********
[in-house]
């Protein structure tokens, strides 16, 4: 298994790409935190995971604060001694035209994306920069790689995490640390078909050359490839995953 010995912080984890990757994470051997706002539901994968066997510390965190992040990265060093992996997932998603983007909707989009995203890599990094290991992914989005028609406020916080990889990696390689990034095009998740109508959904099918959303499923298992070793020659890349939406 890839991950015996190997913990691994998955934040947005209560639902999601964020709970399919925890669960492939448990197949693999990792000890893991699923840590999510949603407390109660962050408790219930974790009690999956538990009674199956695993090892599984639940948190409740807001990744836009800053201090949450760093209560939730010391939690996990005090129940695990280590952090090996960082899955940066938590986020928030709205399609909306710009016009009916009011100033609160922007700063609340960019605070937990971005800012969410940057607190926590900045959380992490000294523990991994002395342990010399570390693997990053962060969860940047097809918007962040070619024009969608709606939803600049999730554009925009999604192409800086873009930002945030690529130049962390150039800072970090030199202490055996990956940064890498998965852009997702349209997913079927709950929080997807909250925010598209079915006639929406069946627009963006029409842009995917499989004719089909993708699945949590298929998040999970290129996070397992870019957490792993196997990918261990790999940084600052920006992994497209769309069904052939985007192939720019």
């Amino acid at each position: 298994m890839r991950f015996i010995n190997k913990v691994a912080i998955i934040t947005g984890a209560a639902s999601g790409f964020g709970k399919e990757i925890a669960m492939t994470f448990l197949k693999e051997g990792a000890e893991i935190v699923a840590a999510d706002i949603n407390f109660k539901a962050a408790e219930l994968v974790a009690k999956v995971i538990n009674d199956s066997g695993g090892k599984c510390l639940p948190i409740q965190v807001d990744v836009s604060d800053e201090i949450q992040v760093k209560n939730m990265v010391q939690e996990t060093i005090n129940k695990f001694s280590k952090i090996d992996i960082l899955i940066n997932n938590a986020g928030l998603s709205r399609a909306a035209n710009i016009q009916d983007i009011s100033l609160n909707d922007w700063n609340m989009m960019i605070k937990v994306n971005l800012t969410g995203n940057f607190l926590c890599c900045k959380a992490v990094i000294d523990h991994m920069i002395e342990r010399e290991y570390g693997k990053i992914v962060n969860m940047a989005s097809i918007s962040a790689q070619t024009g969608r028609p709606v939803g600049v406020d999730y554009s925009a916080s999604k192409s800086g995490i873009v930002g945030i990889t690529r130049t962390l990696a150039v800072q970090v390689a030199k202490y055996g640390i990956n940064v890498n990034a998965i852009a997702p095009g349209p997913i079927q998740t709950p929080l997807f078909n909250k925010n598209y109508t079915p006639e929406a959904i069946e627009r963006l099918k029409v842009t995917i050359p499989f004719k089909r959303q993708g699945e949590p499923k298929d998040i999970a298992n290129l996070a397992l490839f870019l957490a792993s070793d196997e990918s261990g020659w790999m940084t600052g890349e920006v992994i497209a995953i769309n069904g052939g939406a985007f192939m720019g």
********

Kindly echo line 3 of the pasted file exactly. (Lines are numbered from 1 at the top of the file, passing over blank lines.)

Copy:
């Amino acid at each position: 298994m890839r991950f015996i010995n190997k913990v691994a912080i998955i934040t947005g984890a209560a639902s999601g790409f964020g709970k399919e990757i925890a669960m492939t994470f448990l197949k693999e051997g990792a000890e893991i935190v699923a840590a999510d706002i949603n407390f109660k539901a962050a408790e219930l994968v974790a009690k999956v995971i538990n009674d199956s066997g695993g090892k599984c510390l639940p948190i409740q965190v807001d990744v836009s604060d800053e201090i949450q992040v760093k209560n939730m990265v010391q939690e996990t060093i005090n129940k695990f001694s280590k952090i090996d992996i960082l899955i940066n997932n938590a986020g928030l998603s709205r399609a909306a035209n710009i016009q009916d983007i009011s100033l609160n909707d922007w700063n609340m989009m960019i605070k937990v994306n971005l800012t969410g995203n940057f607190l926590c890599c900045k959380a992490v990094i000294d523990h991994m920069i002395e342990r010399e290991y570390g693997k990053i992914v962060n969860m940047a989005s097809i918007s962040a790689q070619t024009g969608r028609p709606v939803g600049v406020d999730y554009s925009a916080s999604k192409s800086g995490i873009v930002g945030i990889t690529r130049t962390l990696a150039v800072q970090v390689a030199k202490y055996g640390i990956n940064v890498n990034a998965i852009a997702p095009g349209p997913i079927q998740t709950p929080l997807f078909n909250k925010n598209y109508t079915p006639e929406a959904i069946e627009r963006l099918k029409v842009t995917i050359p499989f004719k089909r959303q993708g699945e949590p499923k298929d998040i999970a298992n290129l996070a397992l490839f870019l957490a792993s070793d196997e990918s261990g020659w790999m940084t600052g890349e920006v992994i497209a995953i769309n069904g052939g939406a985007f192939m720019g």